By Vico Ling
In a sea of mobile apps with multiple uses and functions, the app icon is the first visual cue that an app offers in the app store listing. It plays a key role in setting an app apart from its many rivals. The icon harnesses the association of brand identity and recognition formed by its design to be uniquely memorable.
This echoes the role of trademarks, as a recognisable sign or design that identifies and distinguishes a good or services of a particular source from others; that is distinct enough to indicate one source and no other. That being said, most app icons have yet to be registered as trademarks. App developers should seriously start considering doing so.
Should You Register Your App Icon?
Trademarks are represented by words or phrases, slogans, symbols, logos, or images; most of which could be made into an app icon. An icon registered as a trademark retains exclusivity once it has been registered, and prevents similarly designed icons from being used by competitors to steal your user base. This also means that, before you can register your icon as your trademark to ensure that you own the rights to it, there should be no prior registration of a substantially similar mark in the relevant class(es).
A global survey among trademark registers shows that relatively few app owners have registered their icons. On whether this due to oversight, false assumption or ignorance that the registering the name of the app is sufficient, exclusivity and protection will only be guaranteed by registering the actual icon. Intellectual property (IP) rights such as trademarks are often the main assets of a company in the digital economy, therefore their protection is well worth the investment.
Registrability of App Icons
Many app icons appear to be uncreative, some using initials – “M” for mail, “F” for Facebook, or “N” for Netflix; some with descriptive shapes and common colours in their respective industries; then there are others that use their company logos. A trademark must be distinctive in order to serve its purpose as a trade or commercial identifier. Excessively simplified or abstract graphics could be refused due to its general, decorative or functional character. (i.e., a generic calculator icon for a calculator application or a camera icon for a camera application). This was the case in Thailand where several icons (shown below) in class 9 (computer software, covering mobile applications) were rejected:
As more applications for app icons are approved for registration, the Trademark registry will soon be filled with more registered or pending marks for app icons with only limited letters and limited descriptive designs available. Over time, fewer approvals and more refusals for trademark applications of app icons may follow to prevent infringement of the rights of existing trademark owners.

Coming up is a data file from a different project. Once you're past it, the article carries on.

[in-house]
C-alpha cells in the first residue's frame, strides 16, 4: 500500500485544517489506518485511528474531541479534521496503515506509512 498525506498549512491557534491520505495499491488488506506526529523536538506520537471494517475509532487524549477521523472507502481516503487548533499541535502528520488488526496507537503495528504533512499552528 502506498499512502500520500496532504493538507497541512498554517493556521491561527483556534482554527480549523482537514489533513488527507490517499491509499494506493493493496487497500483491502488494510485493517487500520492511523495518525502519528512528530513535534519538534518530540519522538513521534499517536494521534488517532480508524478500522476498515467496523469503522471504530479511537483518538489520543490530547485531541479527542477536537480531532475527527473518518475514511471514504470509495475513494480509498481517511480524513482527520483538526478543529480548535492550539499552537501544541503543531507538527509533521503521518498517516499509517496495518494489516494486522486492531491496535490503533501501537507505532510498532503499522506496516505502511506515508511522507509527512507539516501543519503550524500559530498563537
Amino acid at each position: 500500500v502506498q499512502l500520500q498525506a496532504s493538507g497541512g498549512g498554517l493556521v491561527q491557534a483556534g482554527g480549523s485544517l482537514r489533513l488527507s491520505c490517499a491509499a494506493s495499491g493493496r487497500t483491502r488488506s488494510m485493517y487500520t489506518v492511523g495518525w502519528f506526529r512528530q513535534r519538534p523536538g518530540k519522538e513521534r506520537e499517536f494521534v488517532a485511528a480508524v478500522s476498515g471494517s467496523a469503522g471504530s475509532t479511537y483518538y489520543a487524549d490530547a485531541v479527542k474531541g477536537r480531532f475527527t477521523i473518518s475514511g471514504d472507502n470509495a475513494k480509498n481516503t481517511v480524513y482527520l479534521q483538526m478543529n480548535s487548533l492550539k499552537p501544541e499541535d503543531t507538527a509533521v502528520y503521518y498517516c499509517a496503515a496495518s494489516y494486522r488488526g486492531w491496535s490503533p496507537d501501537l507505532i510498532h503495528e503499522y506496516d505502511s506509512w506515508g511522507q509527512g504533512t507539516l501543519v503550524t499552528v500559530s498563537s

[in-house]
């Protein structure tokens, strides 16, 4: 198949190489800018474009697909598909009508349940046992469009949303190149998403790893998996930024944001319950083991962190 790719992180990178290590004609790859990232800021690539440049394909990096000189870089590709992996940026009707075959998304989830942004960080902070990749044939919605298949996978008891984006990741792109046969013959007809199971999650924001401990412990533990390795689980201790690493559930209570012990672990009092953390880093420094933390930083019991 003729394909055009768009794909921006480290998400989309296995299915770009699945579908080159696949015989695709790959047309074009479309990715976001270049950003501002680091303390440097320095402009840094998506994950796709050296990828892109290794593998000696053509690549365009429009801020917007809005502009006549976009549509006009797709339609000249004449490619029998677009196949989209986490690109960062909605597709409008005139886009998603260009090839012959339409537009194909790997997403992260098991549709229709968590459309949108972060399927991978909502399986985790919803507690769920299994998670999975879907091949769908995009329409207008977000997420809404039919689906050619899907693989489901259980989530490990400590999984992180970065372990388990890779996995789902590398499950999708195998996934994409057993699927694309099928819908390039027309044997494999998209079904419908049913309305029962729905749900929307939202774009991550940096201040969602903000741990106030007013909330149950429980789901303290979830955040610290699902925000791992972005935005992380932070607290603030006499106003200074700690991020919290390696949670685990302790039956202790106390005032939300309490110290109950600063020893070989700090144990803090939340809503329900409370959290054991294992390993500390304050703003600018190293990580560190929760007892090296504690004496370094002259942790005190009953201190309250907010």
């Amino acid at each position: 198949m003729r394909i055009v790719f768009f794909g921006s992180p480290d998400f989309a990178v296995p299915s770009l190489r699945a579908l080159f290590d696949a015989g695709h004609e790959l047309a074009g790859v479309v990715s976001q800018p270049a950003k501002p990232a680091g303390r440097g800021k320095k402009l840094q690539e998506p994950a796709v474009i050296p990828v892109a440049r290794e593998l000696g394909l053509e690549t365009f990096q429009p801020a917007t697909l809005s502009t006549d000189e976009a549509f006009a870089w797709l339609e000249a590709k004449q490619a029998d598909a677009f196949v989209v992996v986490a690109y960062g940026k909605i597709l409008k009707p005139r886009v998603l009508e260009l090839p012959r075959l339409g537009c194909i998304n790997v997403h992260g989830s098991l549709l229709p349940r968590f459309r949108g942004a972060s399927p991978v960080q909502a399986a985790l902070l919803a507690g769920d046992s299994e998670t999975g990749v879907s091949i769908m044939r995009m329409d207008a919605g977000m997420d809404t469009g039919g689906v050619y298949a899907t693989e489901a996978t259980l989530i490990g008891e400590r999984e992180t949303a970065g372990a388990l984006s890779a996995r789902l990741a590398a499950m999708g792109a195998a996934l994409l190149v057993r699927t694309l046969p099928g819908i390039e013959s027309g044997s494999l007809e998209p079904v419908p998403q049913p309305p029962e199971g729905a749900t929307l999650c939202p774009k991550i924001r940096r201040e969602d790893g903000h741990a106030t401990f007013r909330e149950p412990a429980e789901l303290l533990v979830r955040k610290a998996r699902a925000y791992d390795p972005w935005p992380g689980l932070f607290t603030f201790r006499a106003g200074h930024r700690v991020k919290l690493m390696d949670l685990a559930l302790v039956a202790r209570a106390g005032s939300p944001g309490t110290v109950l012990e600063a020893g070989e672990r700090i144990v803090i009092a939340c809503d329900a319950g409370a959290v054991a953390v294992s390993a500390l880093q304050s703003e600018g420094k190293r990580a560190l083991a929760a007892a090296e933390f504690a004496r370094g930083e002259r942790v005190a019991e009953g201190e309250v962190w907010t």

What Makes an App Icon a Good Trademark?
A unique mark helps an app stand out to users. App developers should consider icons or word marks that are suggestive, arbitrary, or fanciful and pair them with a distinctive icon or logo; while taking precautions to ensure that their marks do not infringe those of third parties to increase their chance of success in obtaining registration. In addition, app developers should be aware of the global nature of the market and determine their goals in line with international trademark protection.
For the app icon to be a strong trademark, the logo (device mark) and app name (word mark) should be searched for clearance. Take into consideration similar marks of software, products and services related to the function of the app. It is also useful to search relevant jurisdictions/territories for incidences of infringement or piracy; especially as mobile apps are available across geographical boundaries, thanks to the internet.
Universal Reach vs. Trademark Registration
Mobile applications by their nature transcend traditional territorial limitations upon release. An app created by a person in a remote corner of the world has the potential to become the most popular app, downloaded by hundreds of thousands of people around the globe. Within a few months or even days, a small brand could achieve global reach.
However, in this context, we need to bear in mind that registration of a trademark only allows the owner of the mark the exclusive right to use the mark in the territory in which the mark is registered. A registered trademark in a particular country only obtains rights in that country, and not worldwide. It is therefore prudent to have your icon registered as a trademark in all territories of your targeted user base.
Copyright, an option?
Alternatively, an original icon may also be protected under the Copyright Act 1987, as a graphic element or as an artistic work vested with its author/creator. Malaysia is a signatory to the Berne Convention and therefore contracting member countries such as European Union, United States, Australia, New Zealand, Japan, China, Korea, etc. would also recognize copyrighted works created in Malaysia.
With the number of apps being developed daily on the rise and projected to reach 258.2 billion downloads in 2022 (source: https://statinvestor.com/), we can expect to see more lookalike icons in the global app store on different platforms. Until then, it would be wise to obtain proper trademark protection for your app icon by having it registered as a trademark in the relevant countries.